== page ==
Starbucks Corp has recorded a rise in quarterly sales and forecast fourth-quarter sales above Wall Street estimates, despite headwinds in China as travel restrictions related to COVID-19 loom longer than expected.
The coffee chain forecast comparable sales for its current quarter to grow 18% to 21%, expecting strength in the Americas. Analysts on average expect growth of 17.5%, according to IBES data from Refinitiv.
But the Delta variant of COVID-19 has triggered a surge of new COVID-19 cases and the reinstatement of mask rules in some places.
The United States said on Monday July 26 that it will not lift existing travel restrictions.
In the third quarter that ended on June 27, sales rose 19% in China - Starbucks' biggest growth market - despite a resurgence of COVID-19 in the south, Belinda Wong, chief executive officer of Starbucks China, said on a call with analysts.
Starbucks lowered its fiscal 2021 forecast for China sales growth to 18-20% from 27-32%, and it dropped its international sales forecast to 15-17% from 25-30%.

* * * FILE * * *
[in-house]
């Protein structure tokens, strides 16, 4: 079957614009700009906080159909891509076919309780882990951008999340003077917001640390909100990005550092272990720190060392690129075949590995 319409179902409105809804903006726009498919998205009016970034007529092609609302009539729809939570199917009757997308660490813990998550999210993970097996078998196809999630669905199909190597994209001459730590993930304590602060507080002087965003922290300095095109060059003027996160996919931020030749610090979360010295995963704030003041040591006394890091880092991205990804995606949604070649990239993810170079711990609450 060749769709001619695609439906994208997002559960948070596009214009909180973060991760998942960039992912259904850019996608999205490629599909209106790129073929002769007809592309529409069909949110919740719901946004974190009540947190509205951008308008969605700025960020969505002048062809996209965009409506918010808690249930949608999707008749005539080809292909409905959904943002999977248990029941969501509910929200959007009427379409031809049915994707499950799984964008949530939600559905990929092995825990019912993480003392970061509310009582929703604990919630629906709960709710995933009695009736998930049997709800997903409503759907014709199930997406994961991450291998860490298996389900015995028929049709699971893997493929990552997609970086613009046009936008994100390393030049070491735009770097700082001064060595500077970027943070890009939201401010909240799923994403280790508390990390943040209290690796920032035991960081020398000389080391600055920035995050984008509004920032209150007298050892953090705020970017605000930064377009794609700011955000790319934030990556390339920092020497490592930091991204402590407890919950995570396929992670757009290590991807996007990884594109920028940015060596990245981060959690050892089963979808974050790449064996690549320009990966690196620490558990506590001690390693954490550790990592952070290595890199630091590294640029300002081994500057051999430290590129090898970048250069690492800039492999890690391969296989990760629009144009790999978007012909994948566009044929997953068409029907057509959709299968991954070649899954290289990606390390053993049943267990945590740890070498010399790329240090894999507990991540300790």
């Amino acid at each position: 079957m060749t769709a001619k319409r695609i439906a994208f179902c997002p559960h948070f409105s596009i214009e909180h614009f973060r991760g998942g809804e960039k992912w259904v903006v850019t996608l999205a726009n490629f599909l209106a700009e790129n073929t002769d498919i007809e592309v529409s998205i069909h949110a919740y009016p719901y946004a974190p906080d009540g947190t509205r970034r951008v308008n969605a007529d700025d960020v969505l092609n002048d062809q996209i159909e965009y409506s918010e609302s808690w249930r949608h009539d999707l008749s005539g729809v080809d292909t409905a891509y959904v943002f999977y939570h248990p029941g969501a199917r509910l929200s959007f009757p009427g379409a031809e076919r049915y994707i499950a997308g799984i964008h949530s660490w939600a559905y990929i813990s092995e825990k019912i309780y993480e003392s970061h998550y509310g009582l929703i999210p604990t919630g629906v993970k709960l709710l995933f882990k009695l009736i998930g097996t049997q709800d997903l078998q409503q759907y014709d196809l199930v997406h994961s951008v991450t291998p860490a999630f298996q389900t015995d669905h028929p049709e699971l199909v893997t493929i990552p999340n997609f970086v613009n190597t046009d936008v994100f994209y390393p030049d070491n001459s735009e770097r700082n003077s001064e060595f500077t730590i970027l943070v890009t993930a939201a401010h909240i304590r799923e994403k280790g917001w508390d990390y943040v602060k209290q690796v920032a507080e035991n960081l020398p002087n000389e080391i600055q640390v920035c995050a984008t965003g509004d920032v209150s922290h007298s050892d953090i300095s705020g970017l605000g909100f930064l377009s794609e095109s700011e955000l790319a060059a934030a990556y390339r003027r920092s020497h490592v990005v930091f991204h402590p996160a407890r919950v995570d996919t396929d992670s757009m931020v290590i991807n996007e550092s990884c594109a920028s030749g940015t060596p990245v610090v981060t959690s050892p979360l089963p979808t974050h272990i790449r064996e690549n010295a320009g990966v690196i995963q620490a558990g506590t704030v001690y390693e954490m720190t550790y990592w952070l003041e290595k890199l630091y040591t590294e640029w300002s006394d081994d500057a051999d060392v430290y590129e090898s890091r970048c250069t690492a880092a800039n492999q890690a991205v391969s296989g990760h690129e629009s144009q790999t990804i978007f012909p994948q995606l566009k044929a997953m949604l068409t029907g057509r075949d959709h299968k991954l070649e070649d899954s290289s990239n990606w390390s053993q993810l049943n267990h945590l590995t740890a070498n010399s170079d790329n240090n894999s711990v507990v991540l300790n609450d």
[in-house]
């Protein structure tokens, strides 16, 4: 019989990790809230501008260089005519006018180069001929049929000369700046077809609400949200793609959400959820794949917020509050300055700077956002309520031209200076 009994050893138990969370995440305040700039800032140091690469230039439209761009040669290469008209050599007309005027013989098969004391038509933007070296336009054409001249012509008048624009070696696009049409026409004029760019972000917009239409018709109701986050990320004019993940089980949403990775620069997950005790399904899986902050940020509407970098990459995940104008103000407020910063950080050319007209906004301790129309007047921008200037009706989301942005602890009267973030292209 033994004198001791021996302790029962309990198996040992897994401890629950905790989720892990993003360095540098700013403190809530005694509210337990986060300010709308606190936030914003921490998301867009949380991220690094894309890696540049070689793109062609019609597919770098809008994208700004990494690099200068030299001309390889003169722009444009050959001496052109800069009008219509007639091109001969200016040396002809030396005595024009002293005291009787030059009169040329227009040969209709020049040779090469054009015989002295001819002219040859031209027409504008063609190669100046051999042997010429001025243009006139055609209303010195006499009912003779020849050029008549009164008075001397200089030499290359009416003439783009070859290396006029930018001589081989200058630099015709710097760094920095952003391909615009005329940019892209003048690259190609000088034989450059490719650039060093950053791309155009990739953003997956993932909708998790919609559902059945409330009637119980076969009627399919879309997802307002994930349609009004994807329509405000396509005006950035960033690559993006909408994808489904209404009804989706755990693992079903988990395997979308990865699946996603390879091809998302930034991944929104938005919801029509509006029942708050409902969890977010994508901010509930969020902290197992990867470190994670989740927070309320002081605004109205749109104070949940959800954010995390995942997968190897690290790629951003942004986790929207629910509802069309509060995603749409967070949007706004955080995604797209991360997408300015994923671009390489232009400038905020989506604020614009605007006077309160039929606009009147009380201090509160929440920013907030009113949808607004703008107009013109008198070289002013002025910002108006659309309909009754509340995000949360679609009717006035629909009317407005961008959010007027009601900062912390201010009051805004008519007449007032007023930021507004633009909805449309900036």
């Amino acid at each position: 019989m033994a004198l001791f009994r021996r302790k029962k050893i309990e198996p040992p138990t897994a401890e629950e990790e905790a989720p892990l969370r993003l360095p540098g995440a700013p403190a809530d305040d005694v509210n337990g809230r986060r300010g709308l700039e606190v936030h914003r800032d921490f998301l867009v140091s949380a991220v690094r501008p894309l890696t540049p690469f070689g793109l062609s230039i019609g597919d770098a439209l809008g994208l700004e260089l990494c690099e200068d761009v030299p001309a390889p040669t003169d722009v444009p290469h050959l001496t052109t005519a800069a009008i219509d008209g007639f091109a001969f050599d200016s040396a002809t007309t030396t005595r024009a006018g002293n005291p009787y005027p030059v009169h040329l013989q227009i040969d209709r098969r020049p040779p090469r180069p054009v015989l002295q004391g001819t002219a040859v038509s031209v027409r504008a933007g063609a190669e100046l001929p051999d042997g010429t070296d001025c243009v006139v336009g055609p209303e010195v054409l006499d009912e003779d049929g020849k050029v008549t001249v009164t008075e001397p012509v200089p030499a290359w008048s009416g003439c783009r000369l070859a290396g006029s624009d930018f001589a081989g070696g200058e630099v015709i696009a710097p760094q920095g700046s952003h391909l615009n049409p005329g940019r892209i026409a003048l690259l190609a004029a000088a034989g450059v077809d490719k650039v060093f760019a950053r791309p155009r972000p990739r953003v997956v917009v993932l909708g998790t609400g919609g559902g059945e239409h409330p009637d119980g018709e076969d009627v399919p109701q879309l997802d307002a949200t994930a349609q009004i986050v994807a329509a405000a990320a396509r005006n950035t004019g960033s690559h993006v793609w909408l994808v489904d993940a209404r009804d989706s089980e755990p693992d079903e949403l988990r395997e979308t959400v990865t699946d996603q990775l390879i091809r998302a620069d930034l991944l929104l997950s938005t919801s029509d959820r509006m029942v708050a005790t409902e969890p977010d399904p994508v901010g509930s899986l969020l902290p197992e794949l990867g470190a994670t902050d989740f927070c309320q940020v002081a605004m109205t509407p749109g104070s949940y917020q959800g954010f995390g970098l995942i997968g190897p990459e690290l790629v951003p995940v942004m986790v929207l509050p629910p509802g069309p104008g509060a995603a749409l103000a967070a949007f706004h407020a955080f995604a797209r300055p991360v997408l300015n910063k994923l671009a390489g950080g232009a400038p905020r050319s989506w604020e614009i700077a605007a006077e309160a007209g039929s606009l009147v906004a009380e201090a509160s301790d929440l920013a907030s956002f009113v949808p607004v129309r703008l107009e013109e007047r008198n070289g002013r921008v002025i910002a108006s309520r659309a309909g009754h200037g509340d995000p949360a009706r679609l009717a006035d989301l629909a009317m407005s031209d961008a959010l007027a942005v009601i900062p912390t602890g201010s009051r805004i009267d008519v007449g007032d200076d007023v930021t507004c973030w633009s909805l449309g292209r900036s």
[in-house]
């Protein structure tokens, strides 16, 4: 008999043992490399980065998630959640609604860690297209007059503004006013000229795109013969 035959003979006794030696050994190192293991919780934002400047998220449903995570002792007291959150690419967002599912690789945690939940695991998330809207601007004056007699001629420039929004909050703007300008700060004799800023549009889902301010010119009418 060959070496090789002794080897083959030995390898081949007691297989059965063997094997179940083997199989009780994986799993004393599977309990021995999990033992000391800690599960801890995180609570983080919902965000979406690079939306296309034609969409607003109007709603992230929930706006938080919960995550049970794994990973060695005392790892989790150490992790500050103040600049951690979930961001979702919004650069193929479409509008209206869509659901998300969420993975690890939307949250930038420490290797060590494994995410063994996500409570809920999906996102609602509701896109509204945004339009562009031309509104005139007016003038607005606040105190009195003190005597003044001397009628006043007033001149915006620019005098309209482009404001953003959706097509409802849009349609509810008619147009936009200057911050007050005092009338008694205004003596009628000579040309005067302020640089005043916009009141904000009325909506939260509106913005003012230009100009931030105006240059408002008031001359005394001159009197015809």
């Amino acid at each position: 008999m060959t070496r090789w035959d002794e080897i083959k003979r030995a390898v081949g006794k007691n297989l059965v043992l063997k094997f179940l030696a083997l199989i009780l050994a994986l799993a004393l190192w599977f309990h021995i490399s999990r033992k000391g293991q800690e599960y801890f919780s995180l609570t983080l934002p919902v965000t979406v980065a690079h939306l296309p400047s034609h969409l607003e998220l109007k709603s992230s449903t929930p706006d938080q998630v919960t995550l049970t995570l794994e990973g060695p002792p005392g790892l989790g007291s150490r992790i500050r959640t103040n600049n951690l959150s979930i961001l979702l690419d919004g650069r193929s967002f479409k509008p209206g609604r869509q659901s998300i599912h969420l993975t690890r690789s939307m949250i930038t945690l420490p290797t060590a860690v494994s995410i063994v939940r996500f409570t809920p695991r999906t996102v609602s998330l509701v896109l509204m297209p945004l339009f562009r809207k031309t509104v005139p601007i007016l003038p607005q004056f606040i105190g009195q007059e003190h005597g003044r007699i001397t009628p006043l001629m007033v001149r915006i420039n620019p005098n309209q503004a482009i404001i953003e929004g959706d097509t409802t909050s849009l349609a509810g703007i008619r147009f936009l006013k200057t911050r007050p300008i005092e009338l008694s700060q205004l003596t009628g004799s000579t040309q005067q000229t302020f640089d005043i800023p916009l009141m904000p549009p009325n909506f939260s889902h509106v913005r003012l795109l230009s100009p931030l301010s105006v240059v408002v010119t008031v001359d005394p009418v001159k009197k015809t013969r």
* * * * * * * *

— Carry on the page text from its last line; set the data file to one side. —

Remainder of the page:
The company's previous guidance for China had "assumed a shorter time frame for the lifting of travel restrictions and also less of the uncertainties that we have faced in the market," Wong said of the revision.
The volatility is "only temporary" and the company is on track to add more than 600 net new stores in China this fiscal year, she said.
In the United States, the easing of COVID-19 restrictions on travel and restaurant capacity as well as reopening of some offices have boosted sales at Starbucks and other big US restaurants, including Chipotle Mexican Grill and Domino's Pizza.